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Early Signs of Hermaphrodite Cannabis Plants

If your plants turn hermie, it can cause problems in your grow room. By learning to identify the early signs of hermaphrodite cannabis plants, you can save yourself a lot of hassle. Knowing what a hermaphrodite plant looks like, what it means, and how to deal with it could be the difference between saving your harvest and losing it altogether.

What is Hermaphrodism?

You may have heard of the rare condition in humans where someone displays both male and female sex organs. An estimated 1.7% are born with traits of both genders – but the condition exists in the plant kingdom, where it is far more common.

In plants, hermaphrodism is often a necessary tool to ensure the survival of plants and helps ensure they can reproduce in environments where they otherwise wouldn’t be able to. But in cannabis plants – and especially in your grow space – hermaphrodism is a problem and one you’ll have to eliminate promptly. Hermaphrodite cannabis plants – also referred to as ‘herms’ or ‘hermies’ – can seriously jeopardise your harvest of cannabis flowers.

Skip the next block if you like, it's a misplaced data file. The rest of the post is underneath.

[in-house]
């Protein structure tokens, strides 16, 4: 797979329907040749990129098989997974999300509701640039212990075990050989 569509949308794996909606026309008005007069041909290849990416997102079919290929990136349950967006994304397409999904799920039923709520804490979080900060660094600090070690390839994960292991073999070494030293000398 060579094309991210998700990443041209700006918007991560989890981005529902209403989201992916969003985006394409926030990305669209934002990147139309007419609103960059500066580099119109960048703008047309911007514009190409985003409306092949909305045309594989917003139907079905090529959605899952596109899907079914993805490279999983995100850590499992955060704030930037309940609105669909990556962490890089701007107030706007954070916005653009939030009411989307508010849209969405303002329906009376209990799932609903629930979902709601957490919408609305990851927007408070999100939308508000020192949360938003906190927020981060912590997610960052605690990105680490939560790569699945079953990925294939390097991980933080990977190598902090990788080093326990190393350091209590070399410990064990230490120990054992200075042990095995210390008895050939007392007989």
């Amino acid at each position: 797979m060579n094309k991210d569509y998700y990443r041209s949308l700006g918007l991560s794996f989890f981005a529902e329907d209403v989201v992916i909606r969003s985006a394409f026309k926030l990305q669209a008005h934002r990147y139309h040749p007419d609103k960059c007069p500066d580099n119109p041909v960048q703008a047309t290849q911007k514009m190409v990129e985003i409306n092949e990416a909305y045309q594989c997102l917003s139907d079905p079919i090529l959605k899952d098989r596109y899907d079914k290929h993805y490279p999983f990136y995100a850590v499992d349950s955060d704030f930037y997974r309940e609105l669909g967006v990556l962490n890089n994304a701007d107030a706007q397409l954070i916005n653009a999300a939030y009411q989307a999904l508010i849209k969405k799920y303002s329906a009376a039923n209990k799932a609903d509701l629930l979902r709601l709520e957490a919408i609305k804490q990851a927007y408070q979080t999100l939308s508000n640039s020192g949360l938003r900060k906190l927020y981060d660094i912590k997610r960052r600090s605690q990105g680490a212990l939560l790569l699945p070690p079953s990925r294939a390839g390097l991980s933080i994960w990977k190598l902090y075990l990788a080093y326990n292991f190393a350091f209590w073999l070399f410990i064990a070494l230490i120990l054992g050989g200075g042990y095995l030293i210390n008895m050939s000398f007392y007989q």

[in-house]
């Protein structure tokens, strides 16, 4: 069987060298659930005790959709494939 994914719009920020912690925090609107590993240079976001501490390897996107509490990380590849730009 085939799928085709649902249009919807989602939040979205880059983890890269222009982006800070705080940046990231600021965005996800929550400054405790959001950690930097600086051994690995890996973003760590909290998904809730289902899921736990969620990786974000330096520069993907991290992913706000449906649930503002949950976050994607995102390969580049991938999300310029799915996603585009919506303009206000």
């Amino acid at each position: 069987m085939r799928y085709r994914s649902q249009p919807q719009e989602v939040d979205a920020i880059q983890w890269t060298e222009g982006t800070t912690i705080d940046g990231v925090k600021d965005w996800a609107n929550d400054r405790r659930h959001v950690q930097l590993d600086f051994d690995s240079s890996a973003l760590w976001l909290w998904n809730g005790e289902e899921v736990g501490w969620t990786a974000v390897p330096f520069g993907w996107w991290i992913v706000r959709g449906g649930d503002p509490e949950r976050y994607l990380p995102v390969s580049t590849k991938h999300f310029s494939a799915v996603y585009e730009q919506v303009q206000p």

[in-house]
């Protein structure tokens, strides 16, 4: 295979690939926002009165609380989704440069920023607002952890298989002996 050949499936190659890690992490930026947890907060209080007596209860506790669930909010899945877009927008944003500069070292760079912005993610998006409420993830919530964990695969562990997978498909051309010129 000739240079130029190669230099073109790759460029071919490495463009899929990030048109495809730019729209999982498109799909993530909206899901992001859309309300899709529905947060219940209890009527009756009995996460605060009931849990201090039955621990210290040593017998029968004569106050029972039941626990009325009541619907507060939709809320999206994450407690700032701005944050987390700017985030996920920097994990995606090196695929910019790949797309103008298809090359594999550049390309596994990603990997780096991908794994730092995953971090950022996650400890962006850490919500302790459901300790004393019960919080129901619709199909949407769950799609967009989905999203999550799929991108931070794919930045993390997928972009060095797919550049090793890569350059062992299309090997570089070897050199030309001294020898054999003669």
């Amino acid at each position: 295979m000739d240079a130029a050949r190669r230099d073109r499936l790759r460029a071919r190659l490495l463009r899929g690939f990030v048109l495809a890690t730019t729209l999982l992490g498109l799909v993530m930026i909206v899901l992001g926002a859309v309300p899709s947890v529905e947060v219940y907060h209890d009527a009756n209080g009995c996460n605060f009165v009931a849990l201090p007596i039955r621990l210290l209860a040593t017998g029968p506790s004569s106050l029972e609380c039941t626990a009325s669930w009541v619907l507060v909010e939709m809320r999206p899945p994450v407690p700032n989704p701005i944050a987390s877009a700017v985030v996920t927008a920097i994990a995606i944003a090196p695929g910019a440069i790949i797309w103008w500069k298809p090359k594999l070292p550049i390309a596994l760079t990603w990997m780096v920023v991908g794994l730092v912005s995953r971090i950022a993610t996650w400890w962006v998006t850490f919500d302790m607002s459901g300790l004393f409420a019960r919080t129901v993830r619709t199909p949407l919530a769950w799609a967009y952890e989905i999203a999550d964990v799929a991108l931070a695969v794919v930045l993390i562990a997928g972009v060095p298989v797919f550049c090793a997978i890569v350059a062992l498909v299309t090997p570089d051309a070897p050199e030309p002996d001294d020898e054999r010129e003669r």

What is Hermaphrodite Cannabis?

Cannabis is a dioecious plant that can grow as male or female. Hermaphrodite weed plants turn monoecious and display both male and female characteristics. That means buds or flowers, but also pollen sacs. It’s a highly undesirable trait among cannabis growers because when growing cannabis, you’re most likely growing sinsemilla – seedless cannabis – for its buds. Hermaphrodite marijuana plants can easily pollinate the rest of your crop, and if that should happen, you’ll be waving a tearful farewell to your harvest.

Hermaphrodite cannabis does have its uses, just like male cannabis plants do – mostly to breeders. But it’ll never compare to the potency of female marijuana. It lacks the high content of THC and other cannabinoids found in the trichomes of female flowers, rendering it essentially useless for smoking or making other consumable products.

How to Spot the Early Signs of Hermaphrodite Cannabis

Similar to sexing a male, you’ll look at the nodes to determine the gender of your weed plants. The nodes are the area between the main stem of the plant and the offshoot branches. In that area, a male cannabis plant will display pollen sacs, which look like little green balls. Female cannabis plants will develop wispy white hairs at this spot, and these will become pistils – the plant’s female reproductive organ. But hermaphrodite plants put on a different type of show altogether.